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Beautifully ripe, with aromas of lime, peach and pear and a hint of the textbook elderflower flavour of the bacchus grape. This is really smart stuff from Cornwall.
Product Code: QVT-EN1471
View all products by Camel Valley Vineyard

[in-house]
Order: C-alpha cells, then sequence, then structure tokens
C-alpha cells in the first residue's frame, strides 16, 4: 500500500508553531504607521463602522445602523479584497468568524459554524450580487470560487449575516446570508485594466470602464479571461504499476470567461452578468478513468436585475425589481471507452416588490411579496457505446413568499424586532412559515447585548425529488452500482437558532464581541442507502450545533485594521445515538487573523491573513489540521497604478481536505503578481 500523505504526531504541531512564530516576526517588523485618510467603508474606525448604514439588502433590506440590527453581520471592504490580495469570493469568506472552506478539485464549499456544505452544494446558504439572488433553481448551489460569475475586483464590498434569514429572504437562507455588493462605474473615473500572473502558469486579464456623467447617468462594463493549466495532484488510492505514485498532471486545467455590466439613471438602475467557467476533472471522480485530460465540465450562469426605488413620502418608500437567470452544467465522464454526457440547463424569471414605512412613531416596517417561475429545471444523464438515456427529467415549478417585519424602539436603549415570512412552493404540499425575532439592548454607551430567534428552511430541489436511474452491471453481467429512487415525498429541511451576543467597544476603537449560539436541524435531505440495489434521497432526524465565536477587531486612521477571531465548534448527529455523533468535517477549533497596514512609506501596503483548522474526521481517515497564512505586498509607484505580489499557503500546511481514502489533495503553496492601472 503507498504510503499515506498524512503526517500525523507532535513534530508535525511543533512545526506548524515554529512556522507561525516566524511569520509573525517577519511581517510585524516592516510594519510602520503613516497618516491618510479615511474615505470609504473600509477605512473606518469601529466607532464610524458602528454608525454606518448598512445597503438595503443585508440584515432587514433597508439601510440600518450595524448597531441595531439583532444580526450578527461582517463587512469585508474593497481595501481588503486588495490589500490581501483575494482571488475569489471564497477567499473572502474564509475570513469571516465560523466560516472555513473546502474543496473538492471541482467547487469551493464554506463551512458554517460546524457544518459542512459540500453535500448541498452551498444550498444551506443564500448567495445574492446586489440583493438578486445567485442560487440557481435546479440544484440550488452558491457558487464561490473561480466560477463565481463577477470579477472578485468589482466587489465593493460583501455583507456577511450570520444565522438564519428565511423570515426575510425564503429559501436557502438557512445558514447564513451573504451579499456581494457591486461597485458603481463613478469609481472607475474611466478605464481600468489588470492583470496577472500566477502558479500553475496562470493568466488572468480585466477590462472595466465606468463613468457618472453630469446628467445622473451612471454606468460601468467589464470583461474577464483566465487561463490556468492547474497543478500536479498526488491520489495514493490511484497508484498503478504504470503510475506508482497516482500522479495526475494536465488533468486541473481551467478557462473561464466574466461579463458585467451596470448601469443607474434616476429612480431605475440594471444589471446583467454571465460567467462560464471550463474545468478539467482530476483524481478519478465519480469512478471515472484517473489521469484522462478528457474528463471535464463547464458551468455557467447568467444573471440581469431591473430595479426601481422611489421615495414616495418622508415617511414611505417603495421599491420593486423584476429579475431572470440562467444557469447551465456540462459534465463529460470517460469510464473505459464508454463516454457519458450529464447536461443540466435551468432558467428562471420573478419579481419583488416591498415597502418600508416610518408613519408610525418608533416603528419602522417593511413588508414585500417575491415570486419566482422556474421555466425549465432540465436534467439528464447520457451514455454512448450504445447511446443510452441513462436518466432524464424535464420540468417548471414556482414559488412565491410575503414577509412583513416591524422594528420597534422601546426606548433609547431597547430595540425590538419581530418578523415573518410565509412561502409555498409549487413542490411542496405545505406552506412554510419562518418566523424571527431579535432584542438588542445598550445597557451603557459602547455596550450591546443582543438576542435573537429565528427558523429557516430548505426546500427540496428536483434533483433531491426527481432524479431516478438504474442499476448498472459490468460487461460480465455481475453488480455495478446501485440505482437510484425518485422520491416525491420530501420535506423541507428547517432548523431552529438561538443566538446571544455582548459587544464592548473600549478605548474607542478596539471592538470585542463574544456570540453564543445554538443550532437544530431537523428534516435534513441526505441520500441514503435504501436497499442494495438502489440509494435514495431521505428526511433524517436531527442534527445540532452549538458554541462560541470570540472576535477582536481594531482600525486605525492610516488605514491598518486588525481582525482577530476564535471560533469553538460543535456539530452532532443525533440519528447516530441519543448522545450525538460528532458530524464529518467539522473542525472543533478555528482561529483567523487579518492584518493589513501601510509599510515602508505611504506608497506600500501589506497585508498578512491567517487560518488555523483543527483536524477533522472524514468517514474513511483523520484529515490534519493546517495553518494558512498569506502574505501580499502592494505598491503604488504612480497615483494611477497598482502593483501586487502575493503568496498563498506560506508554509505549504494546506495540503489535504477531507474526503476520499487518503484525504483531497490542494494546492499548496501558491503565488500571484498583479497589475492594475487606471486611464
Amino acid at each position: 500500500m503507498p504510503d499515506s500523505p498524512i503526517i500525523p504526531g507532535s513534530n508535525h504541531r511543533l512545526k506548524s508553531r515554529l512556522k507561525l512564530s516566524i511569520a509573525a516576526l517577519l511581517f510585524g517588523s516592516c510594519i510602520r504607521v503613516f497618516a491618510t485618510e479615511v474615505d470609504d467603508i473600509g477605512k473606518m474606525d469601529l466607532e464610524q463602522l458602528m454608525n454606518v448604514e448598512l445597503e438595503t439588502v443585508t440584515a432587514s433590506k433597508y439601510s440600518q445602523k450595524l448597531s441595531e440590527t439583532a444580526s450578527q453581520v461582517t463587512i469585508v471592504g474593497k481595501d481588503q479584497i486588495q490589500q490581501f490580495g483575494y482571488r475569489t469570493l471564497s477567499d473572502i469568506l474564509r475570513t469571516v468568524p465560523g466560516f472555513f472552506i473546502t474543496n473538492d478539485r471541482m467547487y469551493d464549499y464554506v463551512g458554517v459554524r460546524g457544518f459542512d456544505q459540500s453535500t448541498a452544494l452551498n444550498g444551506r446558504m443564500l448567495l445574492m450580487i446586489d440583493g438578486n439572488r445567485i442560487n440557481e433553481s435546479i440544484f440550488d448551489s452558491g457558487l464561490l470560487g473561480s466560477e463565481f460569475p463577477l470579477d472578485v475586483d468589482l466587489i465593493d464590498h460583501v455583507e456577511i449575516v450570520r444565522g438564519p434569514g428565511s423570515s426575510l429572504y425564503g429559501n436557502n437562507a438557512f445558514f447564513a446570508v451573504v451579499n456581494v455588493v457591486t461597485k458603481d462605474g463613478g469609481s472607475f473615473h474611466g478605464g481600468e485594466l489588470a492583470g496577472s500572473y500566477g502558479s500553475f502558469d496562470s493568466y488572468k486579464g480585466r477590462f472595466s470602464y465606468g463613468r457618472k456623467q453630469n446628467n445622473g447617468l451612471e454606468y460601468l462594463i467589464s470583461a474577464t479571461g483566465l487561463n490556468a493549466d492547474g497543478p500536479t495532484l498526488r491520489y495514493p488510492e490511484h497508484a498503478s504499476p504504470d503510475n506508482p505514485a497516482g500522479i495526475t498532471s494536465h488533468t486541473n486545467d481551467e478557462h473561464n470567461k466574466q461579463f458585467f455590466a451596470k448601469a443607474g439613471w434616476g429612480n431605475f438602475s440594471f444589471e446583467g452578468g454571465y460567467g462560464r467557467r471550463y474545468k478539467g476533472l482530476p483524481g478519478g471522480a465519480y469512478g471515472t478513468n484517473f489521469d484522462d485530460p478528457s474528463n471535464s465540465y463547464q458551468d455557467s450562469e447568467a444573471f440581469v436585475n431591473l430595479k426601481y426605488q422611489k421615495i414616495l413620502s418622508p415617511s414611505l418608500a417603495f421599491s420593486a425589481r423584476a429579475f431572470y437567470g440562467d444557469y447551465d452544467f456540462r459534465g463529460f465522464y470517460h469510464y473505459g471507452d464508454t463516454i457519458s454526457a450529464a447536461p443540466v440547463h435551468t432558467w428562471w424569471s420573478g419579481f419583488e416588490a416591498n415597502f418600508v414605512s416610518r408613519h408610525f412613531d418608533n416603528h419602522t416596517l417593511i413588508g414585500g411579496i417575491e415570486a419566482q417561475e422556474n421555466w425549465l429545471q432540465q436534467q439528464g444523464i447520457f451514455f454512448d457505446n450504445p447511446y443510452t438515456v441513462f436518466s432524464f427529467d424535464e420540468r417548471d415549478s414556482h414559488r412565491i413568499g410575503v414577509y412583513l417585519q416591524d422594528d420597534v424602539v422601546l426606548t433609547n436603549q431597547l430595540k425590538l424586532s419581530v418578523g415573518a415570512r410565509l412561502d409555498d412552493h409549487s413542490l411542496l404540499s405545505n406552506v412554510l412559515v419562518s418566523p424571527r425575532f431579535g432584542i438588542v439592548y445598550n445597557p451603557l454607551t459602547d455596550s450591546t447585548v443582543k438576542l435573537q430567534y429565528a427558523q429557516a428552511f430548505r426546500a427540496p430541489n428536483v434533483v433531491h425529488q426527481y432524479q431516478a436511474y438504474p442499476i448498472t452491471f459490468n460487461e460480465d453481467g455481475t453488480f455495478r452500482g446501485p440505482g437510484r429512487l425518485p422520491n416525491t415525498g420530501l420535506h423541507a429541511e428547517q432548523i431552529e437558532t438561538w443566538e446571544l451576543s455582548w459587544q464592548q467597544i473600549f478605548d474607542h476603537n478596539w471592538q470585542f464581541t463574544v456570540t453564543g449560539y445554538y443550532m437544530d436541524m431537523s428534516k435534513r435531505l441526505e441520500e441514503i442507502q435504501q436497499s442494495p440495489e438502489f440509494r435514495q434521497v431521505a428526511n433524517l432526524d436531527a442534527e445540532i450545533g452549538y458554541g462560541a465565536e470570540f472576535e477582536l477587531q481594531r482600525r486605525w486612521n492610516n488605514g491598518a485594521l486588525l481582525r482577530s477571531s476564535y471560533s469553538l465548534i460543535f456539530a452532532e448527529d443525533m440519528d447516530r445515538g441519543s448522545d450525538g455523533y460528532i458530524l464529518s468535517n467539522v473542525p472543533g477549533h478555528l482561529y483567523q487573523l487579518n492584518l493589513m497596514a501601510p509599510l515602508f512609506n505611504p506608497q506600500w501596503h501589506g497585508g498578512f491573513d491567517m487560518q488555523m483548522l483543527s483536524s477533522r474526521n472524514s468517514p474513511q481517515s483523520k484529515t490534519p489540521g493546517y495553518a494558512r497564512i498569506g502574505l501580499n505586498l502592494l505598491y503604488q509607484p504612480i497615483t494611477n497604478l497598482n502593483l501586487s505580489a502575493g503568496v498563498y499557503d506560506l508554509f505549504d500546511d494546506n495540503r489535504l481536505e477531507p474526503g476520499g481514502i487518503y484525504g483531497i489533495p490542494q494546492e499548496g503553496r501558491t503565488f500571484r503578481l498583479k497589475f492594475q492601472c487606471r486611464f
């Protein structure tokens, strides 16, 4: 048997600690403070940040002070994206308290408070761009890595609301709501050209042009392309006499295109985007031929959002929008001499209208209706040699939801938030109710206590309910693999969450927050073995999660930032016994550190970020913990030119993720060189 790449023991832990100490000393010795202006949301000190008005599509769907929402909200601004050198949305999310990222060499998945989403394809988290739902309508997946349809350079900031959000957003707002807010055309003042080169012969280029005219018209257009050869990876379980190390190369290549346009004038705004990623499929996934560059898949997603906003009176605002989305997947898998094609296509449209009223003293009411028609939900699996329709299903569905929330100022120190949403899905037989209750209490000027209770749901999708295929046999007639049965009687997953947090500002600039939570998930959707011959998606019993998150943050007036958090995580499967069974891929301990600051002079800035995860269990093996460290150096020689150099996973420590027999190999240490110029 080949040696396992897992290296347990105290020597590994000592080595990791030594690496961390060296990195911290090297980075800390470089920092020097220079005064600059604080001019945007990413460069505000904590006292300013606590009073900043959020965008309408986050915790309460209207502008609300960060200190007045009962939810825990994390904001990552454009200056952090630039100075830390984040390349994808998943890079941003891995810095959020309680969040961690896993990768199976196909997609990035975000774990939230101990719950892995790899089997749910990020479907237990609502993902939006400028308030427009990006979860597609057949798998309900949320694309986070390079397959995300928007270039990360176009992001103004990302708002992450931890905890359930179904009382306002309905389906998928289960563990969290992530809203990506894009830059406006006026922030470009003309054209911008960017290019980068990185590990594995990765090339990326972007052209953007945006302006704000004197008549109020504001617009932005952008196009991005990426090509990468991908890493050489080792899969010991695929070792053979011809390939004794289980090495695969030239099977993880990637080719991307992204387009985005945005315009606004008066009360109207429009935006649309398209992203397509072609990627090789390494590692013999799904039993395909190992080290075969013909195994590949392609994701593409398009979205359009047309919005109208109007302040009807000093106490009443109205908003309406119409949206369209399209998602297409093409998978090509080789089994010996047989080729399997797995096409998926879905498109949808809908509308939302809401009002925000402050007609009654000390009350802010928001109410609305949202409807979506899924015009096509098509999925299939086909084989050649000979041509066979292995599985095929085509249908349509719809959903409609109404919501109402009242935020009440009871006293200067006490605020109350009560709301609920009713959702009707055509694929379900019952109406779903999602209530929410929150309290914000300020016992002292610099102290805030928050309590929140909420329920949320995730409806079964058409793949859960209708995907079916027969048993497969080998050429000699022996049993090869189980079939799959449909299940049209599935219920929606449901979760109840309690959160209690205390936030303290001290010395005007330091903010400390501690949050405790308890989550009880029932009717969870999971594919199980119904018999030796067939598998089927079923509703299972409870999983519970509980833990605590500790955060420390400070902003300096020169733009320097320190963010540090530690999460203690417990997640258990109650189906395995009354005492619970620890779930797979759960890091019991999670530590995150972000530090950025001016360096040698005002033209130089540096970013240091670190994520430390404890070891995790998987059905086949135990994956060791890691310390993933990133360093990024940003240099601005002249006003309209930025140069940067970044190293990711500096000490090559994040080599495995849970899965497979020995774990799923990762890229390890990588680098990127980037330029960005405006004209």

This estate has become practically unrivalled in its success, winning big at the International Wine Challenge, Decanter World Wine awards and many more. It has even been awarded a gong for outstanding service to tourism by Cornwall’s tourism board.Ex-RAF pilot Bob Lindo and his wife Annie planted their first vines back in 1989. They had initially relocated to the Cornish countryside several years earlier, wishing to escape from the service lifestyle and bring up a young family, and they began farming sheep and cattle.Their farm is on the sun-drenched slopes of the Camel Valley, not far from the famous Camel River, and as the summers went by Bob and Annie began to wonder whether vines might enjoy this idyllic aspect. They both took viticulture courses and began reading every wine and vine book they could find, and Bob did a vintage in Germany to ready them for their first year. They built their winery, and picked their first harvest with help only from a few friends, leaving Bob to work through the night pressing the grapes by himself.When their first wine won a medal in the national English wine competition, they knew they were doing something right. Since then, they’ve created a state-of-the art winery, employed a small staff and won awards at national and international levels year on year, notably Waitrose Drinks Producer of the Year in 2002 and then a gold medal in the 2005 IWC for their sparkling wine – the first sparkling wine in Cornwall.The farm’s mild climate and the suntrap provided by its steep, sloping vineyards conspire to imbue their wines with a delicious balance between fullness and freshness. The main grapes grown are typical of English vineyards – seyval blanc, bacchus, triomphe, reichensteiner, dornfelder and pinot noir – and 20% of production is given to red wines.Their second generation has already begun, as their son Sam took over as winemaker in 2005, having abandoned a finance career when he realised his heart really lay in the Cornish countryside. He has added to the estate’s string of awards, and won UK Winemaker of the Year in 2007. The experience he gained working at a winery in New Zealand has influenced Camel Valley’s production methods, including a keener focus on cool-temperature fermentation, and an even greater attention to detail.The majority of their stocks are snapped up by local retailers and restaurants, including the likes of Rick Stein’s restaurant, but they now export their wines as far as Japan.